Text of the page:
They don’t call it the wall there, along that area. They call it the levy, because it’s the only thing that stops their community from being wiped out and flooded. It’s now June 1, it’s rainy season, hurricane season. If that wall, if that levy doesn’t get completed, their property, their businesses, everything gets wiped out. That’s 250,000 people that will be in direct line of sight for a flooding event.

And I think that’s important to mention, because via executive order Biden stopped the construction. But what he didn’t stop was the payments. So now we as taxpayers are on the hook paying for a levy, a wall, a force multiplier is what the agents call it. But we’re paying them not to build. How crazy is that?

Allen: That’s wild.

Cammack: Yeah.

Allen: Why do you think Biden seems almost determined to not address that this truly is a crisis?

Cammack: I think if he were to you use the term crisis or acknowledge that there’s a problem, it would send a signal that their policies are inviting this type of chaos on the border. Right now, their narrative has been, “Oh, this was happening under Trump, it continues to happen. We have it under control.” I think that they are so hellbent on maintaining an image. Just like what we’re seeing right now with the origins of COVID. They’re so hell bent on maintaining an image and keeping that crafted narrative in place that they can’t acknowledge when there’s a problem. But if they can’t even acknowledge that we have a problem on the southwest border, then they have no capacity to actually handle it.

Allen: We could continue talking about the border for the next two hours. … Do you want to talk about a couple other issues, though? One of the things I love about you, Congresswoman, is how practical you are. I feel like you have zeroed in on issues that everyday Americans deal with. And you’ve said, “OK let’s come up with solutions.” And one of those issues is supply chains. That’s an issue that affects us all in a deeply personal way, more than we realize.

Cammack: Yes. Well, and first, can you please get that message to my husband, that you think I’m practical? He would be thrilled and actually would [laugh] at that. He thinks I am the least practical person on the planet.

Allen: That’s great. Well, I think during COVID-19 we all saw like, “Oh my goodness, our stuff comes from all over the world.’ And when there’s an interruption in that, that affects what you can cook for dinner, or so many different things. So talk a little bit about your focus … on trying to ensure that America is moving away from our dependence on China and that we have supply chain systems that work.

Cammack: I think that’s one of the things that COVID highlighted so acutely for all Americans. Something that we’ve been screaming at the top of our lungs from all the rooftops for a long time. About how very fragile this supply chain really is. Because we have shipped jobs overseas. We’ve shipped manufacturing overseas. We have really become a economy that unfortunately is based in service, right? And as consumers, we don’t always see what happens if you don’t have the raw materials ….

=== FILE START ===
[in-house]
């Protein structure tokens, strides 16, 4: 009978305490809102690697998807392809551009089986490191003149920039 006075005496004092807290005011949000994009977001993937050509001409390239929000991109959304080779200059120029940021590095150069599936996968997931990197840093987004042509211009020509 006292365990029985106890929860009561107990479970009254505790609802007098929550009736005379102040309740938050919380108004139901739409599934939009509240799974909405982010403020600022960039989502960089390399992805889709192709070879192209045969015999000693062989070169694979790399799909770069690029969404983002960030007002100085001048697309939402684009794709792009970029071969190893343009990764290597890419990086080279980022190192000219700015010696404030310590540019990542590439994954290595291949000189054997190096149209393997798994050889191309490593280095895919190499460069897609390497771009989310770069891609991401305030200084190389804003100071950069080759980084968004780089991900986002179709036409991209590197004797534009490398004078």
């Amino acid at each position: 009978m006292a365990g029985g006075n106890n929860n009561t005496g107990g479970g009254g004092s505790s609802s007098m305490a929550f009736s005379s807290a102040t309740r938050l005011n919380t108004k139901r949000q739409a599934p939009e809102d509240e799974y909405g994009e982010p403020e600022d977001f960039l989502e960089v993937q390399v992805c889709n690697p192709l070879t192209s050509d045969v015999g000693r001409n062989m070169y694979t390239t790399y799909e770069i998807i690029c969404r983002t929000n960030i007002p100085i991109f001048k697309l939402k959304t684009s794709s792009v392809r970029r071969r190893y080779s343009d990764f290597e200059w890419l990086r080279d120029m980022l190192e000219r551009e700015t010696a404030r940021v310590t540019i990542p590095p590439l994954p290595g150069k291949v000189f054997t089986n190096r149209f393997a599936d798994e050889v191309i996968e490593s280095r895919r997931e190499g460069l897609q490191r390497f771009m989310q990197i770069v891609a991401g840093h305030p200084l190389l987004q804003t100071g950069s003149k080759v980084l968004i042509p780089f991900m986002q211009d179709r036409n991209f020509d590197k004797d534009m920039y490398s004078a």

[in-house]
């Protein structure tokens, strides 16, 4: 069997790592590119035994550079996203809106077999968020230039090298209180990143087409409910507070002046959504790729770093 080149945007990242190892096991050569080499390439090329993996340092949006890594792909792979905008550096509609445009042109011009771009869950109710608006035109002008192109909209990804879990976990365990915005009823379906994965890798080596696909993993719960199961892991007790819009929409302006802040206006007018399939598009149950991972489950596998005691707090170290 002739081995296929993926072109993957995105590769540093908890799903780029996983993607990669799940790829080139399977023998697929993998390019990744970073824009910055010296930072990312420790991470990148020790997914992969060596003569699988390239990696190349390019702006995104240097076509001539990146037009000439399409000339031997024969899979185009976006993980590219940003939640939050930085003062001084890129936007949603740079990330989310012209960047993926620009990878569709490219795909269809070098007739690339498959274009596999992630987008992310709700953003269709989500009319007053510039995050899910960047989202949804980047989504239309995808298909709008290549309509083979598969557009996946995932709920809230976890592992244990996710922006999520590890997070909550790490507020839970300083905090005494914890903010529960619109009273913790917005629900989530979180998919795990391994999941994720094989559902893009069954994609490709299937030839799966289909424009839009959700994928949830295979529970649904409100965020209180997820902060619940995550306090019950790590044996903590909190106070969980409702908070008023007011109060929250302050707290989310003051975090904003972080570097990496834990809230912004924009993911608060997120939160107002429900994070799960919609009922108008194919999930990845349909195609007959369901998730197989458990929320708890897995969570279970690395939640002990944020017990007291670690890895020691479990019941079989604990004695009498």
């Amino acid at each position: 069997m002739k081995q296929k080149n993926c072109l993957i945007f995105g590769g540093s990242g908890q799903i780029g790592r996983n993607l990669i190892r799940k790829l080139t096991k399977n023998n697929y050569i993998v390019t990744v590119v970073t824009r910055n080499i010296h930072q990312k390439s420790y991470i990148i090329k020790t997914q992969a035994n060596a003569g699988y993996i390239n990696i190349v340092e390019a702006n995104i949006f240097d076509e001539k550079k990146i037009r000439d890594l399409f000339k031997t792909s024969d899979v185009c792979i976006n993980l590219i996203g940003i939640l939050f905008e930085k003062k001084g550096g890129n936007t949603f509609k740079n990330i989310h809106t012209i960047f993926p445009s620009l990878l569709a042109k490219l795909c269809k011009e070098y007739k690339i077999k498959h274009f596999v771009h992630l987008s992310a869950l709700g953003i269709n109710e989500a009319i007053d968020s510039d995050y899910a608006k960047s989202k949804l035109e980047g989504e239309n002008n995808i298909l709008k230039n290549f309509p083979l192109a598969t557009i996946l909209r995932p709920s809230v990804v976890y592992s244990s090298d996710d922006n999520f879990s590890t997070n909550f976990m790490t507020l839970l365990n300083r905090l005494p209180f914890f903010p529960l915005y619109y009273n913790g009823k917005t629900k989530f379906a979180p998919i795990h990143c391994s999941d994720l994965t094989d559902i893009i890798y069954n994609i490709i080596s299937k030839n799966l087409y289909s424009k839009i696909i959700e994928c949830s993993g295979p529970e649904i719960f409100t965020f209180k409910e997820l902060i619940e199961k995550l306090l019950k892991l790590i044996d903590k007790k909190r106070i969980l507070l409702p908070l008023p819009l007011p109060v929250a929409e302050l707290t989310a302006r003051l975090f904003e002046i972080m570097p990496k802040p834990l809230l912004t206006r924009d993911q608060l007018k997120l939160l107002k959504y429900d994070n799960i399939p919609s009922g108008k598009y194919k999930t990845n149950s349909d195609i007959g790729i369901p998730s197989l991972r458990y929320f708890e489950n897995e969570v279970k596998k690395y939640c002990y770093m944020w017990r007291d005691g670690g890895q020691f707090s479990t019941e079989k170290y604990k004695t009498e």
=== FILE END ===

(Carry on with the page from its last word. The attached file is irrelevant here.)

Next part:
And so for me, being a Floridian, I always try to talk about the fact that more than 80% of the items that land within a home come from one of our ports. Right? And in Florida, we have 14 of these ports where we import things from all around the world. Now China obviously has the lion’s share of the widgets of processing.

I mean, heck, even Smithfield products. The pork products. If you’re in a grocery store, a Kroger or a Trader Joe’s, Publix, whatever it may be, and you see that Smithfield brand, that’s now a Chinese brand. The Chinese actually purchased that brand. And we have the hogs here in America. But they do the processing over in mainland China and then ship it back.

Now, people don’t really recognize that. But it’s everything from the polypropylene pellets that get turned into PPE [personal protective equipment], the masks, the gowns, everything that you can really imagine from soup to nuts, rare earth minerals, plastics, you name it. It’s coming from China. And with China also being one of the major holders of [U.S.] debt, you have to start wondering, at what point are we going to be so dependent on China that they’re going to start calling the shots for us?

And when you look at why during COVID you had milk trucks dumping milk in fields, or farmers digging up squash and fields, it wasn’t because we aren’t able or capable of producing our own food or producing our own widgets or goods, right? It’s because we have pushed the investment that is necessary overseas. And when you look at the basics, the trucks, for example, the average age of your truck driver is 56 years old.

Allen: That’s old.

Cammack: That’s not looking great. Things need trucks. They need rail. They need the basics. And if we don’t have that workforce and we’re not investing in that workforce and those critical lines of distribution, things are going to get very hairy very quickly. And I think we’ve done a very big disservice through our education system [by] not investing in voc-tech and the trades.